Geraldine MacCarthy: Thank you for asking. One of the great things about Dropbox Business is its ease of use and its focus on the end-user. It feels really comfortable for people to use on a day-to-day basis, while at the same time giving the level of control and governance that you would need and expect for the environment. So, you really get that balance between the end-user and adoption and usability, while at the same time getting control and governance. What we see when it goes into businesses is that it has an impact on people because of the way we handle the balance between the control and governance.
European Business: How long do you think it takes to see the results that make a difference?
Geraldine MacCarthy: We see it straight away. A lot of people will have used Dropbox on some level before. The change management required to use Dropbox is pretty low relative to other solutions that you might be implementing in the organization. In fact, we have had one or two customers where we turned on Dropbox in their business and they went from zero to hundreds of users in only one week, because people want to use it and know it.
"Dropbox Paper sits within the Dropbox Business solution. Paper enables teams of people to come together and collaborate in real-time on any type of workflow.” Geraldine MacCarthy
European Business: I have tested the Dropbox Paper. Can you explain to our readers how it works exactly?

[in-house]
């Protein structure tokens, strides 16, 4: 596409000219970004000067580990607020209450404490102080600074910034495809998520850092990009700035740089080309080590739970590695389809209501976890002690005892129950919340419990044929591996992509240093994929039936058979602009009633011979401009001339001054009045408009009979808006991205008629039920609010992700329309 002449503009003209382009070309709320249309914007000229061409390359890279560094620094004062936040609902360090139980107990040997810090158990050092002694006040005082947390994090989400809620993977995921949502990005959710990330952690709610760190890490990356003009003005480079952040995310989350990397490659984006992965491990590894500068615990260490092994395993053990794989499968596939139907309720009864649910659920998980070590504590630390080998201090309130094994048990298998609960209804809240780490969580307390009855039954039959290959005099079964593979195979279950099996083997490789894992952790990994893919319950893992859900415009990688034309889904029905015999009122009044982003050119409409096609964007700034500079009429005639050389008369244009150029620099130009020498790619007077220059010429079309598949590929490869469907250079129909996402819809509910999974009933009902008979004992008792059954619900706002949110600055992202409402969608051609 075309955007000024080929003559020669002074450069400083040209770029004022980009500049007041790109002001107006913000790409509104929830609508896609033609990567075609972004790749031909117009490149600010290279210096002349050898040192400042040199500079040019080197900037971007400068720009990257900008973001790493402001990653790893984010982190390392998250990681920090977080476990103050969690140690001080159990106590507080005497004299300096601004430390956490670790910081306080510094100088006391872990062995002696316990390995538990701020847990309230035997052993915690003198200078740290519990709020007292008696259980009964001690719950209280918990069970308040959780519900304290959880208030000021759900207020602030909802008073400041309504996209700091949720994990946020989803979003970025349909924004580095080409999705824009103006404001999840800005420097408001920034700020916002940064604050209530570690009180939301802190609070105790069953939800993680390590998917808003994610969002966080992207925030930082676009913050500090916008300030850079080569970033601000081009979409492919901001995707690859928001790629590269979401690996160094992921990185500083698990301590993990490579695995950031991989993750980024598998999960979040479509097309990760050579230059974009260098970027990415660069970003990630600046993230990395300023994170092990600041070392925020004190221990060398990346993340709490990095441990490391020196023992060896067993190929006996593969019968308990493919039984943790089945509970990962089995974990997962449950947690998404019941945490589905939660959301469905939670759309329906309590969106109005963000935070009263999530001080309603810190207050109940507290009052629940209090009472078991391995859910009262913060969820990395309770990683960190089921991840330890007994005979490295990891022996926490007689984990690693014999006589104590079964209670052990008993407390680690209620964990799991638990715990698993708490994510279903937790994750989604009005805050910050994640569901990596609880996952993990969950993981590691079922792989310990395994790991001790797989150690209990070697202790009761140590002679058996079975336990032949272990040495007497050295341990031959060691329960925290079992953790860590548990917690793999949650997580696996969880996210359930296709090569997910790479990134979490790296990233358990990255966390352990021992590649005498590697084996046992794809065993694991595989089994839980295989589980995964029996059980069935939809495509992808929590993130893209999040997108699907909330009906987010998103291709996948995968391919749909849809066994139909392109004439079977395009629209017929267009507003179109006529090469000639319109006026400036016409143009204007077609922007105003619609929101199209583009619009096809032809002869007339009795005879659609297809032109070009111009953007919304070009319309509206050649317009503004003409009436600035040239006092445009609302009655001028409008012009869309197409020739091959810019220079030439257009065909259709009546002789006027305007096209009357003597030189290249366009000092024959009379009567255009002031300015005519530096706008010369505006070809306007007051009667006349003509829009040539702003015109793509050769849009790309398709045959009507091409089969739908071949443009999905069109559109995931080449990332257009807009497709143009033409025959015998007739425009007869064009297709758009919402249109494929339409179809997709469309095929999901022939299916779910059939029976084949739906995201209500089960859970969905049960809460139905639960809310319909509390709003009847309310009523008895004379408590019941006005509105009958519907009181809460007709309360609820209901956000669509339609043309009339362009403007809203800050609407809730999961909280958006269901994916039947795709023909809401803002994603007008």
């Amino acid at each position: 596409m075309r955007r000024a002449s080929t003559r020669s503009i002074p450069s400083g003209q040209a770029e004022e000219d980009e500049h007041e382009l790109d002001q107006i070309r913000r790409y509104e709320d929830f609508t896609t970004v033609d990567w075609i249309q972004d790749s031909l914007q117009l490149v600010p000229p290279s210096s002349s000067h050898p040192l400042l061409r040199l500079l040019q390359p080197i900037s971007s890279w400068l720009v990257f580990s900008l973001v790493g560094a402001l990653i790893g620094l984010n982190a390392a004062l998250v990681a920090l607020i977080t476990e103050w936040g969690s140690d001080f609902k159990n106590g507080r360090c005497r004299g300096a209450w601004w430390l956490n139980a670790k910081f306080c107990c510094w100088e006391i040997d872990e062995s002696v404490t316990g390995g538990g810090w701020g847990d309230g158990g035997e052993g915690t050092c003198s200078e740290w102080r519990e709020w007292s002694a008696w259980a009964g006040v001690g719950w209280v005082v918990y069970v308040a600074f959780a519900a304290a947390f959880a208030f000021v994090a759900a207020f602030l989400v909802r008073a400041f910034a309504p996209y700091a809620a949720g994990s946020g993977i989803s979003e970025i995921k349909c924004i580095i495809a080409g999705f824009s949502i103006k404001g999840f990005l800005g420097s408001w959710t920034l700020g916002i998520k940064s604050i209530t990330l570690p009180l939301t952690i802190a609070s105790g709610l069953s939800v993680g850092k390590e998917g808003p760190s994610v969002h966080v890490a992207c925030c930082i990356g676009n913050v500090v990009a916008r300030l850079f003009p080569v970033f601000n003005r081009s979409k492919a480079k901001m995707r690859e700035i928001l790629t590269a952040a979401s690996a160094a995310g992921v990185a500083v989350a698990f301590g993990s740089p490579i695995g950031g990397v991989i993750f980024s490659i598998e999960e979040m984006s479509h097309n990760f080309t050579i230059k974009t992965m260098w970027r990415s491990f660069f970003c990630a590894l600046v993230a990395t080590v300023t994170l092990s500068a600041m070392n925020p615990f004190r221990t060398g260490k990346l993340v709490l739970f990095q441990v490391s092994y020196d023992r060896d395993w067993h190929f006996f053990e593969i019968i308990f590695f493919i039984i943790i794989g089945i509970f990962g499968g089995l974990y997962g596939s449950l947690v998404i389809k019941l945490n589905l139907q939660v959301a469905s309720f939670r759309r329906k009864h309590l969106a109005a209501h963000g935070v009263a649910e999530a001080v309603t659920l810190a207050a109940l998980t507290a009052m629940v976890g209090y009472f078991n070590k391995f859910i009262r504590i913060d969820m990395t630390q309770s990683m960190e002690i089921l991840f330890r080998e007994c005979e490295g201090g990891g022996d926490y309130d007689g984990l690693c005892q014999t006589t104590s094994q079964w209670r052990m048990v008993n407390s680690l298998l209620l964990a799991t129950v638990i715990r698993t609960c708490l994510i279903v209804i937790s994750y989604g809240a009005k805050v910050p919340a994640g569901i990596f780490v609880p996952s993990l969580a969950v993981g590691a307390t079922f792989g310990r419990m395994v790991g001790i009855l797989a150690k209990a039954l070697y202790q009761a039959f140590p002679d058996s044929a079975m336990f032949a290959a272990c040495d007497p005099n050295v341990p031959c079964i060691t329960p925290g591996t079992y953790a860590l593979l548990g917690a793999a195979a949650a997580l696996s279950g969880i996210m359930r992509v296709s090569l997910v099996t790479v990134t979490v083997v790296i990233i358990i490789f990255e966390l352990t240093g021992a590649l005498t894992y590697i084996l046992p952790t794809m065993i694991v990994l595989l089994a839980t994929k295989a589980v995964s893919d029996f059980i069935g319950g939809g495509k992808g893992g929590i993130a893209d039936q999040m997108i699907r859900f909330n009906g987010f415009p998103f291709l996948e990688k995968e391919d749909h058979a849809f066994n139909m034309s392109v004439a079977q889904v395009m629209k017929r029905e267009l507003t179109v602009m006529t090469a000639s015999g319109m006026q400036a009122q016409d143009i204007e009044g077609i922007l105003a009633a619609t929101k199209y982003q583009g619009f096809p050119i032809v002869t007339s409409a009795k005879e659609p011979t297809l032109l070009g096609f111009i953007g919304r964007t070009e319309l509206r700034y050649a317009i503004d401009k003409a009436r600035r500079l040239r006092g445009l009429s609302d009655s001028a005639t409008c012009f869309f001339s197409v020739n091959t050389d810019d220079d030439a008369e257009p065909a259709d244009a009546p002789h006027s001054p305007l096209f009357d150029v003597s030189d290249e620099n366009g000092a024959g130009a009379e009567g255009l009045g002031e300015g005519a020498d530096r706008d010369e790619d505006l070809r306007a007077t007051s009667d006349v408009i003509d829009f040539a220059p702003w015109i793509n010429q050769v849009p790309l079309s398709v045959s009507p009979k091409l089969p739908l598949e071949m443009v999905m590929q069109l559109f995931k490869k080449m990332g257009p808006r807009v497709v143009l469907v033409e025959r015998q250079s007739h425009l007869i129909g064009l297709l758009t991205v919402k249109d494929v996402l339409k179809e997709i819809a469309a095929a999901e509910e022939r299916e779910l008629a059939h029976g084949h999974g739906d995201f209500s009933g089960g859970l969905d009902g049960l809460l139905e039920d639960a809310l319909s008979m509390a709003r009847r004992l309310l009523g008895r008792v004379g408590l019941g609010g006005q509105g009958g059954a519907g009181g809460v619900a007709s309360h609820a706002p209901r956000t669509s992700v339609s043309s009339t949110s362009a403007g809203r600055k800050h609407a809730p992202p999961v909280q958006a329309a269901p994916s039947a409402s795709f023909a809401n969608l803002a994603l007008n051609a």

Geraldine MacCarthy: Dropbox Paper sits within the Dropbox Business solution. So, it is part of the solution and enables teams of people to come together and collaborate in real-time on any type of workflow. When you open a Paper document for the very first time, you get a blank sheet of paper, which allows you to work in a way that makes sense to you. Perhaps you are starting on a creative project; it allows you and other people to come together and work creatively. Perhaps you need to do some project management associated with that project; there are project management tools and tasks in there so that you can actually track how your project is working. It allows previews of over 300 file types as well as 30 different apps such as Twitter; you can drag and drop in images, videos, tweets, tables, and documents, and then access, edit and create with your co-workers in real-time. For example, if you want to drop a video clip into Paper, you can actually play it in Paper and see what´s going on. It is a really effective way of coming together and collaborating, and it provides visibility to a broad set of teams into the work underway.
European Business: We have already talked about two new things in the company. But what are the next company milestones?
Geraldine MacCarthy:We have a lot coming up. We have our User Conference, Work in Progress happening in San Francisco on the 25th of September. We are looking forward to talking a lot more about where Dropbox is going and how people at work can benefit from Dropbox Business. You can expect to see some further significant evolutions of Dropbox and the delivery of tools that are pushing the boundaries in the way we define the future of work.
Interview: Vera Gaidies | Photos: Dropbox